De-Lovely New York City Entry #50
What did the beau monde so love about The Four Seasons? It was Cole Porter with grub.
The Philip Johnson-designed restaurant embodied the power lunch and the public tryst, encased within Mies van der Rohe's stunning Seagram Building, an exemplar of the boxy International Style. More than this, The Four Seasons was our celebrity clubhouse hosting a museum quality art collection by Jackson Pollock, Joan Miro, Frank Stella, and Pablo Picasso. The restaurant exuded élan from its opening in 1959. JFK spent his 45th birthday in the restaurant, chowing down shortly before Marilyn Monroe's breathy serenade. The Four Seasons - less dowager than roué - has had its up-and-downs, and perhaps it will rise again.
Despite the artwork and the architecture, the Four Seasons depressed me. Our meal was not a train wreck, but it could not bear the freight. Continental cuisine, like the International Style in architecture, died in the dust of the Berlin Wall. It was the attempt of Americans on the march to prove that they were citizens of the world, more sophisticated than their dour Soviet rivals. Unlike the flowering mid-century French cuisine at La Grenouille build on classical techniques, the Four Seasons relies on bourgeois standards, gussied up to create an illusion of elegance.
We reserved a table in the Pool Room, a space dominated by a square pond - perhaps ten feet on a side. Sitting by its edge I tried to recall what made it once feel sublime. All we needed was a few Jewish matrons and we could have had a mikvah.
The pool is framed by four tall artificial pine trees, scraggly and lifeless. The space feels forlorn. Only the shimmering window chains captures what this place must have meant to Jack and Marilyn. Johnson designed the room for diners to see and be seen, a paparazzi dream.
Continental cuisine traditionally places as much attention on the server's performance as on the skills of those hidden behind the kitchen door. Although Christian Albin has spent over thirty years at the Seasons as Sous Chef and Executive Chef, he is hardly a presence in the New York dining scene.
We began with Caesar Salad, composed table-side. Our waiter, surely a lifer at his station, performed gamely, and the results were a sturdy rendition of this classic. My wife has a gimlet eye for Caesar Salad: my mother-in-law was a sublime practitioner of this art. The lettuce, cheese and raw egg yolk dressing were first-rate (although light on the Worcestershire), but the croutons were dry and hard, not richly buttered, and the salad was served without requisite bits of anchovy. As a disconcerting touch our waiter spooned some mustard from a bottle of Grey Poupon mustard: one of life's finer pleasures for Kraft execs. The Caesar was respectable and the most satisfying dish of the night.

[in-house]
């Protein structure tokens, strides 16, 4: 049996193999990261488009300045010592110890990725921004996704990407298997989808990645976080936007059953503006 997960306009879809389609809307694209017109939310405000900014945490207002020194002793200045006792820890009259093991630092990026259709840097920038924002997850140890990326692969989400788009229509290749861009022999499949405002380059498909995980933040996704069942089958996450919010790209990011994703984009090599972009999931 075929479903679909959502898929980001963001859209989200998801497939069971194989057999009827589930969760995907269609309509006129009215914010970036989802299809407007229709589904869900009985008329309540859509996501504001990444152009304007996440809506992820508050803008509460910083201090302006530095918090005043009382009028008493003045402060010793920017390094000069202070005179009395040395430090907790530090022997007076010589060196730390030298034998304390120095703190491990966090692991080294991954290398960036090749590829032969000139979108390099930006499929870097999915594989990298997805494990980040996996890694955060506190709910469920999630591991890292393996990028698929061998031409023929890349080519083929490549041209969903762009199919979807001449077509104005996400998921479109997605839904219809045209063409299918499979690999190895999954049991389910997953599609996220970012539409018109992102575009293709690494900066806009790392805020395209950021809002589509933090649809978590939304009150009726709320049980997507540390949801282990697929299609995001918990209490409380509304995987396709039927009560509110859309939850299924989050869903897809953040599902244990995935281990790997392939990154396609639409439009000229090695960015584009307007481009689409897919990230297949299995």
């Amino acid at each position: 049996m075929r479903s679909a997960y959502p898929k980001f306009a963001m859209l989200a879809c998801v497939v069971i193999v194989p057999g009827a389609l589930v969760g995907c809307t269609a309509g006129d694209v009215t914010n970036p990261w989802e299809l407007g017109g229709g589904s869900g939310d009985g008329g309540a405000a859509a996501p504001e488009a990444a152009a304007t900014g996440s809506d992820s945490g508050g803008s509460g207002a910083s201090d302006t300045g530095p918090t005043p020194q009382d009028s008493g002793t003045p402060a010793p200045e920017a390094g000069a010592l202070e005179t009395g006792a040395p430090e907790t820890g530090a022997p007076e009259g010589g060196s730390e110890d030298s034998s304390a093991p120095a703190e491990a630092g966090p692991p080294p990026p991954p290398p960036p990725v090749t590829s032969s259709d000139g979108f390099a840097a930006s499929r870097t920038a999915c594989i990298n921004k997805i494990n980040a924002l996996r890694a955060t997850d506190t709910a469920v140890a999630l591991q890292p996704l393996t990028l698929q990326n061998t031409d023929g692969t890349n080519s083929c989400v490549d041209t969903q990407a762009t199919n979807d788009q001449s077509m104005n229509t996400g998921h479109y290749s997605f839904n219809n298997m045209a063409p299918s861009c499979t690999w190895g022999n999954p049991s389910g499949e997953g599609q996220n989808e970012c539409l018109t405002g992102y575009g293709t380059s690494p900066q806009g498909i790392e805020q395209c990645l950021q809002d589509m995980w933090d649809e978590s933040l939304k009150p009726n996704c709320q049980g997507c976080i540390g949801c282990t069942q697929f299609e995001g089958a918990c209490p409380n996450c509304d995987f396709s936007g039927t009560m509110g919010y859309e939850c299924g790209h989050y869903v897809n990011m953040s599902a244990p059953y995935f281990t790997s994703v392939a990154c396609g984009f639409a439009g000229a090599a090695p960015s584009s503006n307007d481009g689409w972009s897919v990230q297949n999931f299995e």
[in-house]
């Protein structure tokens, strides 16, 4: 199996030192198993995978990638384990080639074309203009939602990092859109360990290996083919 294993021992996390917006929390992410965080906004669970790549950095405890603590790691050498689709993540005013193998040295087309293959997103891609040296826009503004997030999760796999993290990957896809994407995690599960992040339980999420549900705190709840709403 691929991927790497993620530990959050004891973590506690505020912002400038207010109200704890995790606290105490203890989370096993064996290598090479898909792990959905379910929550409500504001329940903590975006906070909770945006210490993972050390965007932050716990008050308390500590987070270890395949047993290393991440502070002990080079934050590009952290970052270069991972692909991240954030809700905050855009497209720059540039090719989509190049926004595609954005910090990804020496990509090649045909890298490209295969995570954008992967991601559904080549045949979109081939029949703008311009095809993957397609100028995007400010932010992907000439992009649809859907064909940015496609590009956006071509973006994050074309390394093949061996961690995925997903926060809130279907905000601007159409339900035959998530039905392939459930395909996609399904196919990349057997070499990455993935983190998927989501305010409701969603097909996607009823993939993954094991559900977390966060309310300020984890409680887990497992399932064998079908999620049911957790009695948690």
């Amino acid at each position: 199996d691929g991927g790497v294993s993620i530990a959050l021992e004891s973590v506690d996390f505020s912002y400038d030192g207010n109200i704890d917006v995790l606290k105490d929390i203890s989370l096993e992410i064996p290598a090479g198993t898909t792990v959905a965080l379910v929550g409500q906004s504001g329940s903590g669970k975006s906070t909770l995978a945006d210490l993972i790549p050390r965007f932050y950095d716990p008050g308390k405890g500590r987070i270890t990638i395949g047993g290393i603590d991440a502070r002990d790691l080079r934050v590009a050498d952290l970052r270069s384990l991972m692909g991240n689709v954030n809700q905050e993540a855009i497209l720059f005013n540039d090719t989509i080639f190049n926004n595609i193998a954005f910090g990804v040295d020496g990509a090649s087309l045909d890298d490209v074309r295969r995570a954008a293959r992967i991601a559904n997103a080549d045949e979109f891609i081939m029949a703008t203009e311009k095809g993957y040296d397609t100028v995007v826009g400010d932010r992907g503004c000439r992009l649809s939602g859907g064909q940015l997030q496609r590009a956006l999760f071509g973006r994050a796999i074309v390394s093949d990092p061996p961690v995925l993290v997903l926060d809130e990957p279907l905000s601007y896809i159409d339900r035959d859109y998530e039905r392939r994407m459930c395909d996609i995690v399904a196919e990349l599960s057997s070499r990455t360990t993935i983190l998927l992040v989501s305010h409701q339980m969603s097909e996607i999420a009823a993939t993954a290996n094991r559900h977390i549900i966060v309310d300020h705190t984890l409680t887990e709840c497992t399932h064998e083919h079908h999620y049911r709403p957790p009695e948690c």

My wife and I both selected seafood for our main course. This was probably a mistake, but scallops, one of my wife's favorites, was a special and I daydream about Dover Sole Meuniere. The problem with seafood as cooked in the continental style is that it is routinely, traditionally, and thoughtlessly dredged in flour, giving even the freshest fish a touch of glue, a sin in the age of essences.
Nantucket Scallops were served with cauliflower puree and two types of baby cauliflower (white and purple). As a bow to the Twentieth-First Century a few springs of micro-greens decorated the plate. The scallops were fresh, although cooked to a degree of doneness not often found at a moment when the line between sushi and saute is increasingly smudged. I applaud the tiny florets and the creamy puree - the most idyllic sensation of the evening.
My sole was an impressively large filet. The problem, again, was the dredging. The sole looked golden, but I would have preferred a golden taste. Passe and pasty. On the side was a mild and smooth sauce that I took to be a Sorrel Cream Sauce (a lovely sea-foam green). The sauce was not listed on the menu; when I called I was shunted to several cooks, none of whom seemed familiar with the dish. (Had I been treated like royalty or was this bearnaise from the back of the fridge?) The implausible conclusion was that I had been served a lemon parsley beurre blanc.
For dessert we ordered a pair of souffles - Pear William and Grand Marnier - identical except for the sauce. After nearly half a century one would imagine that the Four Seasons might have perfected the souffle. Yet the aroma of the souffles seemed heavy with flour (or, perhaps, cornstarch) and being somewhat overcooked seemed more eggy than airy. Lacking wings, the dessert was pedestrian. Neither sauce had a kick.
At the end of the meal we were presented a plate of cookies and truffles. They had been tossed on the plate, some lying on their side. Forgettable all.
As at La Grenouille, I had hoped that this meal would recapture those magical dining experiences to which I had been early exposed. I wanted to be transfixed. Yet, La Grenouille constructs its dishes on deservedly classic techniques. In contrast, The Four Seasons is fancy food for rich folk. The Pool Room may deserve historical preservation, but it hasn't aged well as a dining place. Some architects create timeless spaces; the Pool Room's grandeur was oh-so-timely.
To experience how the beau monde supped during the Kennedy presidency the Four Seasons is a good choice. The Four Seasons freeze-dries opulence, but lacks the dynamic soul of cuisine. At prices that match restaurants with a heart and a brain, serving food that merely has a past is insufficient. De-luxe and de-lovely.
The Four Seasons
99 East 52nd Street (at Lexington Avenue)
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